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Life Extension Magazine

LE Magazine May 2002

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Studies from throughout the world that can help you live longer

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May 2002 Table of Contents

  1. Antioxidant supplementation reverses age-related neuronal changes
  2. Safflower oil vs. perilla oil on lipid metabolism
  3. Chronic pancreatitis and antioxidant therapy
  4. Curcumin and cell membrane dynamics
  5. Effects of antioxidants on metabolism of the eye and brain
  6. DHEAS decreases overactivity of immune system
  7. Grape seed extract weakens development of atherosclerosis
  8. Tamoxifen-DNA adducts detected in the endometrium of women
  9. Treatment of parasites with Amphotericin B

1. Antioxidant supplementation reverses age-related neuronal changes

Evidence suggests that free radicals in the brain may play a role in the development of age-related neuronal impairments. The increase in the concentration of the proinflammatory cytokine (cells which regulate immune responses), interleukin-1 beta (can cause fever, induce synthesis of acute phase proteins, and initiate metabolic wasting), in aged brain tissue, may also be a contributory factor. This study analyzed changes in enzymatic and nonenzymatic antioxidant levels, in parallel with interleukin-1 beta concentration, in cortical brain tissue prepared from young and aged rats. Results showed an age-related increase in the activity of superoxide dismutase and an age-related decrease in the concentrations of vitamin E and C. These observations, coupled with age-related increases in lipid peroxidation and interleukin-1 beta concentration, show a compromised antioxidant defense in the cortex of aged rats. These negative changes were not observed in cortical tissue prepared from rats fed on a diet supplemented with vitamin E and C for 12 weeks.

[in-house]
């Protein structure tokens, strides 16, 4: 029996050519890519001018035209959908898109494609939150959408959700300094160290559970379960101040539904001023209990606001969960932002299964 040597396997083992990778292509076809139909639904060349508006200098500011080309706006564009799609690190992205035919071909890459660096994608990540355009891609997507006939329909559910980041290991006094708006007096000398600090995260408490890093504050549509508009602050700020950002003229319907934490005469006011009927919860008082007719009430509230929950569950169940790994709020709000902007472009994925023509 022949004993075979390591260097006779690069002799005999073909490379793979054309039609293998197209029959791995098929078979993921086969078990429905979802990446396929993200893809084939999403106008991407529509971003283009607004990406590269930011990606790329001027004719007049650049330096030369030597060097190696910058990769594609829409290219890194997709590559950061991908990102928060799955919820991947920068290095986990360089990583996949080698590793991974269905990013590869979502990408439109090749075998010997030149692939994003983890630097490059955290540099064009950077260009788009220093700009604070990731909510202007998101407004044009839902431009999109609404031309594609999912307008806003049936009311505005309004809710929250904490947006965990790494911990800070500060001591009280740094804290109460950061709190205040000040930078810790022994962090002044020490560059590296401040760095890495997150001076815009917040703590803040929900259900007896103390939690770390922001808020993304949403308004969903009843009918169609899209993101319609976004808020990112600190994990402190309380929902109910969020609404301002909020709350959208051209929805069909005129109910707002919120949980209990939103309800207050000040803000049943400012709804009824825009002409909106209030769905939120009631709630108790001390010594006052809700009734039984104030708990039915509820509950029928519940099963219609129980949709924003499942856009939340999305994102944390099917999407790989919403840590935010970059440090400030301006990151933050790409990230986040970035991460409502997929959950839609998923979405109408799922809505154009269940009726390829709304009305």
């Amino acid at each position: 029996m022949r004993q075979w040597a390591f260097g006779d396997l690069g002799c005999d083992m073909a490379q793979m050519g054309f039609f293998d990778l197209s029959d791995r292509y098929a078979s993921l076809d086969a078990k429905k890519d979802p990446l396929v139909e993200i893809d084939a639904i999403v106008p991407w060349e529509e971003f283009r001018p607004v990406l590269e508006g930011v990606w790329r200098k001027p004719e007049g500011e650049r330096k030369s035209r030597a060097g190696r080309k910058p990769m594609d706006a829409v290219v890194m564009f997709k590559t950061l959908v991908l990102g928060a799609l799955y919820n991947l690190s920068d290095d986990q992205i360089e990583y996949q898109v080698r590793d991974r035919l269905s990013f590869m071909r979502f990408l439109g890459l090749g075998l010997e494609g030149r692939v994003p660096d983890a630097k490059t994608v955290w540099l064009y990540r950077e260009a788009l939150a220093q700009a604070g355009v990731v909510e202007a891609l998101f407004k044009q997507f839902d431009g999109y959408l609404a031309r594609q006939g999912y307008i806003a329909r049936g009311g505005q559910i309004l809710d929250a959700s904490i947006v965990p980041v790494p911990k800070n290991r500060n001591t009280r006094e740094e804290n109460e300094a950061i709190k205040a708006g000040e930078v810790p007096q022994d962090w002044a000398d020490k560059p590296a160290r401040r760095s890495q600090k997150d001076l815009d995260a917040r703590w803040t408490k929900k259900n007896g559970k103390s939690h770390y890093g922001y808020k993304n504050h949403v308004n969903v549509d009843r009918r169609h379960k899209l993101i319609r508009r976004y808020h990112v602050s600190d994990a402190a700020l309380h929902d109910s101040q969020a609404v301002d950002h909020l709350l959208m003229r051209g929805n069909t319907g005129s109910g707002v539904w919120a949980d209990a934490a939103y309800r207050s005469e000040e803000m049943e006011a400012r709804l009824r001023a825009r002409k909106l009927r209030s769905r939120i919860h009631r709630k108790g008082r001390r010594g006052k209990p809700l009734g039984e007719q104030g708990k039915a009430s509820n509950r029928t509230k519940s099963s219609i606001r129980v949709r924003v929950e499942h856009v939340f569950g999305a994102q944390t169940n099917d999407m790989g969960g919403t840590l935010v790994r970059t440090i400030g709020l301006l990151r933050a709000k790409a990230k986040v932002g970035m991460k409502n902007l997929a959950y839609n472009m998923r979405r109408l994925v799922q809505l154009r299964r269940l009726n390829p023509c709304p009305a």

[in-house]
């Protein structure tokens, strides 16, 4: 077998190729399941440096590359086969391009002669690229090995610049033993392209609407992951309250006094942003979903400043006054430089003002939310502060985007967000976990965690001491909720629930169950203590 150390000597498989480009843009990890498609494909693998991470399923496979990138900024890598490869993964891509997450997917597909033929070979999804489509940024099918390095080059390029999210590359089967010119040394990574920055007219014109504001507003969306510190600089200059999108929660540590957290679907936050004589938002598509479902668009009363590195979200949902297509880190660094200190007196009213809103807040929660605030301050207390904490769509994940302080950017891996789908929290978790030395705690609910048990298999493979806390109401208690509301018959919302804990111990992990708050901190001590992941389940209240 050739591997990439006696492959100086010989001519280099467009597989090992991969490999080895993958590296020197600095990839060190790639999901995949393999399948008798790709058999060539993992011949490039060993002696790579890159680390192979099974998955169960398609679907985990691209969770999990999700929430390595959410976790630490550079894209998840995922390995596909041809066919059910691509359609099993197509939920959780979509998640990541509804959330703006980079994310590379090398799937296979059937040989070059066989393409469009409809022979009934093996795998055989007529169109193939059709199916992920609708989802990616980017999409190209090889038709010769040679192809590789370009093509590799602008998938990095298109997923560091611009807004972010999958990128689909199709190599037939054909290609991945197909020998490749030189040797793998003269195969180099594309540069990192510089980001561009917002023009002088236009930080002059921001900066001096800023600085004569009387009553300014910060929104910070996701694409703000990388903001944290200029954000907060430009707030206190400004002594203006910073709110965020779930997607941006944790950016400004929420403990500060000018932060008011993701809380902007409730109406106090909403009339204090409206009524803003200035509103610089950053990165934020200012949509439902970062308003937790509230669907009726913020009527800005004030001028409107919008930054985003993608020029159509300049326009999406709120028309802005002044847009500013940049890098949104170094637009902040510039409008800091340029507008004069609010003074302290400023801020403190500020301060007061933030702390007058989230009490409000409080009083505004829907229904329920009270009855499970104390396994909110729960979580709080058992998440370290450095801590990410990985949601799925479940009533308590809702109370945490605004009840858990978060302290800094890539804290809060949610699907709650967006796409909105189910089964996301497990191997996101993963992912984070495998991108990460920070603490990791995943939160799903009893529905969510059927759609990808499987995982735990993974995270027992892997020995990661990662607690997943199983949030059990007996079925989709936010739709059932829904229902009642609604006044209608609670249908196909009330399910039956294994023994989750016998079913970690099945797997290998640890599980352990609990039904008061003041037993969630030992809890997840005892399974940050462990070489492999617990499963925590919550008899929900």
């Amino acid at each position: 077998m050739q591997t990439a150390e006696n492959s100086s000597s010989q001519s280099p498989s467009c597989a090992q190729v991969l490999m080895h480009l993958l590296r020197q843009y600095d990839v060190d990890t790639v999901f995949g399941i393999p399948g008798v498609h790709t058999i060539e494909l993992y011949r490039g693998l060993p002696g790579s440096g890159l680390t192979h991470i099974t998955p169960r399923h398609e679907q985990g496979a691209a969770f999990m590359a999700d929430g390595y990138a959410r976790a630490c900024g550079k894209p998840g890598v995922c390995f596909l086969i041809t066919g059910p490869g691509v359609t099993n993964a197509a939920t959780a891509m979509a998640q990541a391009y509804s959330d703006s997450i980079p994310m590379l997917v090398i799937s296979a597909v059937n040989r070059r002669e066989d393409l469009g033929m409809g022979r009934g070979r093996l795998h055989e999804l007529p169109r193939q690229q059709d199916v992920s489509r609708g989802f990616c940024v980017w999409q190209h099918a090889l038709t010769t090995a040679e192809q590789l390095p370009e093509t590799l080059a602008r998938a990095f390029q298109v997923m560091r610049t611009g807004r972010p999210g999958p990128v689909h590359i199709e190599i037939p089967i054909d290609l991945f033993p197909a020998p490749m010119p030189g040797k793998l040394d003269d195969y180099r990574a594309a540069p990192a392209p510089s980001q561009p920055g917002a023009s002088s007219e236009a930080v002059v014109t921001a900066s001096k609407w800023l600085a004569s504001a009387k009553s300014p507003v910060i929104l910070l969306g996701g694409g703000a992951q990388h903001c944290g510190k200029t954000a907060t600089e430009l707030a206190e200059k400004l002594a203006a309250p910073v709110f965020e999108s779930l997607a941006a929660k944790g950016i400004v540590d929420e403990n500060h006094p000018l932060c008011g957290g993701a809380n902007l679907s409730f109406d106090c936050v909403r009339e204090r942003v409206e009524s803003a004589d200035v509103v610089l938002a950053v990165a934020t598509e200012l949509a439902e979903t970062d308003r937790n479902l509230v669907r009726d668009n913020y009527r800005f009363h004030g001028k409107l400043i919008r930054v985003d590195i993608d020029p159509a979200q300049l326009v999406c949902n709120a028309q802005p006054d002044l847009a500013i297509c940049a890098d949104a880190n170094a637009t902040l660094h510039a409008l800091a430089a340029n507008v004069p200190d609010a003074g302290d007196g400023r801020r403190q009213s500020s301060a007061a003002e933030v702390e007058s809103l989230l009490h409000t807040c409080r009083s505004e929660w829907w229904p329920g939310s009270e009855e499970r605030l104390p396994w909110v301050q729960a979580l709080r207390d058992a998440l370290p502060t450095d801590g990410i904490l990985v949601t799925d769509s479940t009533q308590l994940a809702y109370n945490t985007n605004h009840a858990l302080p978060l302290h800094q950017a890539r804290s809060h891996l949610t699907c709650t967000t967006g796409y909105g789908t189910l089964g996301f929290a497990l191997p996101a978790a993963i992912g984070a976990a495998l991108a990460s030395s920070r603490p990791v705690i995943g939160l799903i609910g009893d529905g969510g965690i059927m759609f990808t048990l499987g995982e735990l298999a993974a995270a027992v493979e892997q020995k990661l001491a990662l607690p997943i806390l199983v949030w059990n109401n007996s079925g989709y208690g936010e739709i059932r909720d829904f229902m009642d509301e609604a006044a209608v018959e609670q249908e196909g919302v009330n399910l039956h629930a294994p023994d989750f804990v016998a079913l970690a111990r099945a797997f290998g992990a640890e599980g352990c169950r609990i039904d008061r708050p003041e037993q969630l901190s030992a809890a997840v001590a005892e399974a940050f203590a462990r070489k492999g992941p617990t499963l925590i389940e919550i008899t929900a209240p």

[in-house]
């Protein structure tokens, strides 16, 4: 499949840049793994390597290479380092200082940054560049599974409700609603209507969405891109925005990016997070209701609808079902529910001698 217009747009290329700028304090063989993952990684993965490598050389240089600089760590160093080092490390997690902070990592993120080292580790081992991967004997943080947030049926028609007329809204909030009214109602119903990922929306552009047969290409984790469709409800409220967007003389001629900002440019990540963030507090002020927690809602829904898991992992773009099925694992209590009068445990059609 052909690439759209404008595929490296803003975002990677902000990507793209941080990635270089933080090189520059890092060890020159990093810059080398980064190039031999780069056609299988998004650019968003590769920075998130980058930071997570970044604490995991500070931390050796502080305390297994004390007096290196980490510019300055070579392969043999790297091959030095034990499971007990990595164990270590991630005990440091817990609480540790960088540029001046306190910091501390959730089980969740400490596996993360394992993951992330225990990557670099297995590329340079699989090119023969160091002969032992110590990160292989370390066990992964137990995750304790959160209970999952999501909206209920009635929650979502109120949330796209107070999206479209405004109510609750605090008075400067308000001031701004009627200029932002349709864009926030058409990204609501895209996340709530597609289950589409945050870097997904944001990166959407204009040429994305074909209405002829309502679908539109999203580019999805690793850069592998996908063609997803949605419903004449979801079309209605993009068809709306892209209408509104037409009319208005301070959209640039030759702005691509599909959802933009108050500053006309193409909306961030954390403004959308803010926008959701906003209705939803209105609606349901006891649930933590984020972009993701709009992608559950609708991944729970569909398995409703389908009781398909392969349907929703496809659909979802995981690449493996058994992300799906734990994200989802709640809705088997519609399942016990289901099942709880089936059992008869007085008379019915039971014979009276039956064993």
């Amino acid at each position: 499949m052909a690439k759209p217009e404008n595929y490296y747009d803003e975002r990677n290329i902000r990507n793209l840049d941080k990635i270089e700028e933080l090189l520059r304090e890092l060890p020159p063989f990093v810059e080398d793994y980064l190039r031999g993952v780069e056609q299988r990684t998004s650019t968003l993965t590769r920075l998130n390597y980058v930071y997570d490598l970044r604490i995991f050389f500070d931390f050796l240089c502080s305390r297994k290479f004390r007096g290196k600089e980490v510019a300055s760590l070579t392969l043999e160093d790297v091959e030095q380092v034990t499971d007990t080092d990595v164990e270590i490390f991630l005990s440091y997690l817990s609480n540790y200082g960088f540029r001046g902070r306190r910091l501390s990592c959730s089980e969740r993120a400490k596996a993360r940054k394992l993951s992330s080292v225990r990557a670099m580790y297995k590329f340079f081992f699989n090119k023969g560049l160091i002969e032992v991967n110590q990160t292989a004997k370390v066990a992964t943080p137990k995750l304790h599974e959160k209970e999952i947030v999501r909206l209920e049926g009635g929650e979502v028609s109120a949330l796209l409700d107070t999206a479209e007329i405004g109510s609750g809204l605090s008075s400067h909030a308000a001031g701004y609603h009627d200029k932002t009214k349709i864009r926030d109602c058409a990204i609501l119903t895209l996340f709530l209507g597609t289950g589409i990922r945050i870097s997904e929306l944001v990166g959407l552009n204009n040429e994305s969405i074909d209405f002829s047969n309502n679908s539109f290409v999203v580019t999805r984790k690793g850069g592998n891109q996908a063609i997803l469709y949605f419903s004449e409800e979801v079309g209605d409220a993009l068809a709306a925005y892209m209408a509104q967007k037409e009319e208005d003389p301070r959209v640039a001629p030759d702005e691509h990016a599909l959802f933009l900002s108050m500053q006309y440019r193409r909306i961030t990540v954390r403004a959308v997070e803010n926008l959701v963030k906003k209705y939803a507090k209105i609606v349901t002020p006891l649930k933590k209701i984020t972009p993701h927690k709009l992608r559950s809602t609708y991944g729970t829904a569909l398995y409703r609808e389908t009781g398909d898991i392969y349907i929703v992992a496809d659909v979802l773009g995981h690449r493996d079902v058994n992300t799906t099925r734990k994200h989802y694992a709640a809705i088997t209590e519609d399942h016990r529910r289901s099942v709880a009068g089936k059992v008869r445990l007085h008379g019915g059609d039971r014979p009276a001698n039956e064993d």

NEUROBIOLOGY OF AGING, 1998, Vol 19, Iss 5, pp 461-467


2. Safflower oil vs. perilla oil on lipid metabolism

Diets high in linoleic acid (20% safflower oil contained 77.3% linoleic acid, SO-diet) and a-linolenic acid (20% perilla oil contained 58.4% alpha-linolenic acid, PO-diet) were fed to rats for 3, 7, 20, and 50 days, and effects of the diets on lipid metabolism were compared. Levels of serum total cholesterol and phospholipids in the rats fed the PO-diet were markedly lower than those fed the SO-diet after the seventh day. In blood and liver phosphatidylcholine, the proportion of n-3 fatty acids showed a greater increase in the PO group than in the SO group. The results indicate that alpha-linolenic acid (perilla oil) has more potent serum cholesterol-lowering ability than linoleic acid (safflower oil) both in short and long feeding terms.

COMPARATIVE BIOCHEMISTRY AND PHYSIOLOGY B-BIOCHEMISTRY & MOLECULAR BIOLOGY, 1998, Vol 121, Iss 2, pp 223-231


3. Chronic pancreatitis and antioxidant therapy